EDWARDS AIR FORCE BASE, CALIFORNIA, July 20, 2001. Mission X was to be the graduation exercise for the Lockheed Martin X-35B, the Short Take-Off and Vertical Landing (STOVL) concept demonstration aircraft.
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The STOVL aircraft fulfills only one of three service roles the X-35 Joint Strike Fighter was designed for. The STOVL design will replace the Marines’ AV-8B Harrier. There’s also a conventional-takeoff-and-landing (CTOL) version for the U.S. Air Force, and a beefier version for the Navy’s punishing catapult launches and arrested landings. The call sign of all X-35 test pilots is “Hat Trick,” which is the term for three goals scored by one hockey player in a single game.
The sortie was to consist of a short takeoff, climbing to 25,000 feet, making a supersonic dash, and returning to the field for a vertical landing. Each event, in and of itself, was not a breakthrough achievement and had been accomplished on a previous X-35B sortie, but putting them all together on one flight would be an aviation first. Previous STOVL aircraft achieved supersonic speeds when they had been put in a steep dive, but today we would up the ante by making a level supersonic dash.
The day started with a pre-sunrise flight brief. The early start allowed our team to complete testing before other units at Edwards started flight operations. Additionally, today the field was to close from 10 to 11:30 a.m. for a memorial service. We planned to be done with our test by 9, so there was little time to spare.
Until now, I had flown the aircraft for only three brief vertical takeoffs and landings, which gave me a total flight time of about three minutes. The first flight of the day would basically familiarize me with STOVL flight, allowing me to get a feel for the airplane while completing just a few test points. After landing, the ground crew would hot-refuel the jet (load fuel with the engine running), and I would take off again. The second flight would be Mission X.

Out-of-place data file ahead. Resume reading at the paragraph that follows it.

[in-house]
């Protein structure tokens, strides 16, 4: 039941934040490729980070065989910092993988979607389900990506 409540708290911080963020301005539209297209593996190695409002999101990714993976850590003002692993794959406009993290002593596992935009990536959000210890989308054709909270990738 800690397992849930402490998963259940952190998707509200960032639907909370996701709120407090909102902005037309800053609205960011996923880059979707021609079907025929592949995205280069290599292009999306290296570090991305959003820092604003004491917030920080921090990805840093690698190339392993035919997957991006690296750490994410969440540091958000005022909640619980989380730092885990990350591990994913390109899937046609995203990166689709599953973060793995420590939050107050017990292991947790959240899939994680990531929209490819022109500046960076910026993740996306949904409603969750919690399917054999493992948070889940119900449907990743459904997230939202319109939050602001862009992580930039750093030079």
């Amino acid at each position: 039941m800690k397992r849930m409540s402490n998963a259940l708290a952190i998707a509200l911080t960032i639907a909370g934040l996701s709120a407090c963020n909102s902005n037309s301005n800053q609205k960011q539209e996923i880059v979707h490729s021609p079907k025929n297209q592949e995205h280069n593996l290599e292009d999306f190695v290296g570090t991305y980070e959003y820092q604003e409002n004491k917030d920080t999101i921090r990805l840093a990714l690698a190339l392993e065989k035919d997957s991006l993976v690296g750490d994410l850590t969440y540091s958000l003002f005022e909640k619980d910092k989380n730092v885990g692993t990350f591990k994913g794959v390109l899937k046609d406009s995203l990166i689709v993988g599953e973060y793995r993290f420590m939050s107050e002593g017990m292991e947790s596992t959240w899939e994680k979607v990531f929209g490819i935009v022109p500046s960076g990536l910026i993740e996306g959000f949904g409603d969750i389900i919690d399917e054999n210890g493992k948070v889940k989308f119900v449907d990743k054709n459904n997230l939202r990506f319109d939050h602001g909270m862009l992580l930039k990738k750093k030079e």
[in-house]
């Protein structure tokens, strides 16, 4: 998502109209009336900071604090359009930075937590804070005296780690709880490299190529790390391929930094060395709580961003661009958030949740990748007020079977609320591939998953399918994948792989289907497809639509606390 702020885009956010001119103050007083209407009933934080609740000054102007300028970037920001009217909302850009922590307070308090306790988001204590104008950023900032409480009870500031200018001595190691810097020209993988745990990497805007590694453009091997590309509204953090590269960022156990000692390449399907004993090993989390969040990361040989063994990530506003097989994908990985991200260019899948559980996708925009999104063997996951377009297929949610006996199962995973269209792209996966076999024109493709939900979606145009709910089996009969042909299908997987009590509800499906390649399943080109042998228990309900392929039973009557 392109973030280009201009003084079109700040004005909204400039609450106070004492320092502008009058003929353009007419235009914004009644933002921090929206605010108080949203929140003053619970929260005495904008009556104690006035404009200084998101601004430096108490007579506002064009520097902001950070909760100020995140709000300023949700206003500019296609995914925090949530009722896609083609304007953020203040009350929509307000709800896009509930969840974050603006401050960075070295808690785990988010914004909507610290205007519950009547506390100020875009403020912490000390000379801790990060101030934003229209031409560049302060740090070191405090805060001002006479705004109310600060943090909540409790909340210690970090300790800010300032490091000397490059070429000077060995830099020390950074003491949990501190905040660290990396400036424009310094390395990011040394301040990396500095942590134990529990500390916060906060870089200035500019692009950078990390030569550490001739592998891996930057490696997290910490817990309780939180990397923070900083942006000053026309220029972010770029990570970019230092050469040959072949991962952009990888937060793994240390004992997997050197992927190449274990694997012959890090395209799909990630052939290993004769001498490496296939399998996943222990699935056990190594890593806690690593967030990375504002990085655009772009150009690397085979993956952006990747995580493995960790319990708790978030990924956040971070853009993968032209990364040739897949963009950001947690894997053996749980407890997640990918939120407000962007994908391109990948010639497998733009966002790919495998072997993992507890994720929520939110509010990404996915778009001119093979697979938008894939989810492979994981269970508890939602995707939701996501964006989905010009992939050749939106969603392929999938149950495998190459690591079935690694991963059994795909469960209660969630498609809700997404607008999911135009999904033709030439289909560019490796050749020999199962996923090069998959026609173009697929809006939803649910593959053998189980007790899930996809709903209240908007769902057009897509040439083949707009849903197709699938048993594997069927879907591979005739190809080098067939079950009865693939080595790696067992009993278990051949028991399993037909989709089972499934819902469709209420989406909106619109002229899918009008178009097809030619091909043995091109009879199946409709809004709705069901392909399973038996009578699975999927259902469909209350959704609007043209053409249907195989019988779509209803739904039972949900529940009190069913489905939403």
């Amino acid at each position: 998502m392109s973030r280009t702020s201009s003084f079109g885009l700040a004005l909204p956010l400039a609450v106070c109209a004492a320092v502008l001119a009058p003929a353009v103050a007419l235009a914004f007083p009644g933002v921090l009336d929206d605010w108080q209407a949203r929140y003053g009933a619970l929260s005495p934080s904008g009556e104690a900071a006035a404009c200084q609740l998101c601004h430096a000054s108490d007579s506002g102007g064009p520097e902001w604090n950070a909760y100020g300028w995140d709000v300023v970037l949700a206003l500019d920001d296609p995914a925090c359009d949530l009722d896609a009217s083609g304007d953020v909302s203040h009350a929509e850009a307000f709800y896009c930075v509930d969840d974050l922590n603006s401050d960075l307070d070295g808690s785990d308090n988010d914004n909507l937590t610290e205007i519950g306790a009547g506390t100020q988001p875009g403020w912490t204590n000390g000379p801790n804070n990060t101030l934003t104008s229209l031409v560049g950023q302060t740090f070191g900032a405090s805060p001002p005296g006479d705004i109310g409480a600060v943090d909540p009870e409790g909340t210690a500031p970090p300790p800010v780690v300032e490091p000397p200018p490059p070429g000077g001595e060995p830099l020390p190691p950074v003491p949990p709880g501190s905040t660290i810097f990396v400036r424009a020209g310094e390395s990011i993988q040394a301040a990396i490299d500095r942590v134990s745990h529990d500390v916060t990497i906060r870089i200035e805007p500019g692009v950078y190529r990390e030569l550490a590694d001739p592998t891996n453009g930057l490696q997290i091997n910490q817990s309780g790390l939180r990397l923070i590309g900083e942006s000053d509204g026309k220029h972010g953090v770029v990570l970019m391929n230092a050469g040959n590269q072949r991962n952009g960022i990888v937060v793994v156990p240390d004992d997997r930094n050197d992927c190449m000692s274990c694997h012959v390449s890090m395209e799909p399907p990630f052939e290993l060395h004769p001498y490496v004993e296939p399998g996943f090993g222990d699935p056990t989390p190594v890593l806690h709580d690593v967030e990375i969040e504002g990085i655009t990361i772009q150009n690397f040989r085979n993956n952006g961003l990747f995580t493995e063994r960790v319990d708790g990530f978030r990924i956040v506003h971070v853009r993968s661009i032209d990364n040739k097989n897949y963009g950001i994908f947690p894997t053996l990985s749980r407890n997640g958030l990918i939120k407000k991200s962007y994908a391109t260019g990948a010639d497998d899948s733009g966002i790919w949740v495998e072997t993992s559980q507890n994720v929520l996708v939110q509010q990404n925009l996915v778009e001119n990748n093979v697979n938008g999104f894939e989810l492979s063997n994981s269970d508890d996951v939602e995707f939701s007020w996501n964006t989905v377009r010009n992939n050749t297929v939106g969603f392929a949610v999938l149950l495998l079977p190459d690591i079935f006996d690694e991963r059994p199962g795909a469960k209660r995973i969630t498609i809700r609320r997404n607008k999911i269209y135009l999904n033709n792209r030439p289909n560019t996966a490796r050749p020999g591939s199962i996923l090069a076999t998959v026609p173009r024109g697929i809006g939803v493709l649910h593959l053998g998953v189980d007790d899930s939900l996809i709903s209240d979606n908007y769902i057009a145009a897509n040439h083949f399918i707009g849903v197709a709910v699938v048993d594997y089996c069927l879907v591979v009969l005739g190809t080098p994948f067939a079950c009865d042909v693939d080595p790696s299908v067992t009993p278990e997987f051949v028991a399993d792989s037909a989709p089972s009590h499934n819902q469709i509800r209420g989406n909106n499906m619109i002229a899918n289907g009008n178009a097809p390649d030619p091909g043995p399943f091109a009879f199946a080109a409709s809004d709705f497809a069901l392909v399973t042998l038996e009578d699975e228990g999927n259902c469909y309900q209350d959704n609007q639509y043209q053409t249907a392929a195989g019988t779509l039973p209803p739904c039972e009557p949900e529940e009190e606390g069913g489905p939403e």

With all the buildup we had given Mission X over the past three years, I suppose I should have been more excited. Actually, I was more focused on completing all the test events and, more importantly, not making a mistake. Although Mission X consisted of only the three basic events, there were several other test events planned to fill the rest of the sortie. As I was gathering my flight cards (which include tests to perform, the order in which to execute them, pertinent cautions or limitations, and space to make notes), the lead military flight test engineer shook my hand and said, “Good luck, and don’t forget to have fun out there.” I guess I must have looked more worried than excited. I thanked him and walked to the hangar to get my flight gear. After suiting up and completing my preflight, I gave the airplane my traditional pat on the nose. I wouldn’t say I’m superstitious, but that day I wasn’t taking any chances.
The first flight went very well, and I was able to get a good feel for the airplane while it was in the STOVL mode. Perhaps the most surprising thing about the flight was that there were no surprises. All that time in the simulator had paid off. In fact, the previous night, the simulator team stuck around late so I could practice the mission profile a few times. Another reason the flight had gone well was that the airplane was very easy to fly. Although the Harrier is a remarkable airplane and an amazing achievement in its own right, it is difficult to fly. It takes a long time to train a Harrier pilot, and he must practice a lot to stay proficient. If the first flight in the X-35B was any indication, we were on the right track to making STOVL flight much easier.
During the few minutes it took to refuel, I went over the sequence of events for the Mission X flight. When the test conductor called on the radio to talk about prioritizing the events in the test cards, I realized that we were going to cut it close to the field closing time. There wasn’t any room for mistakes or repeats. The little bit of extra pressure would help keep me on my toes.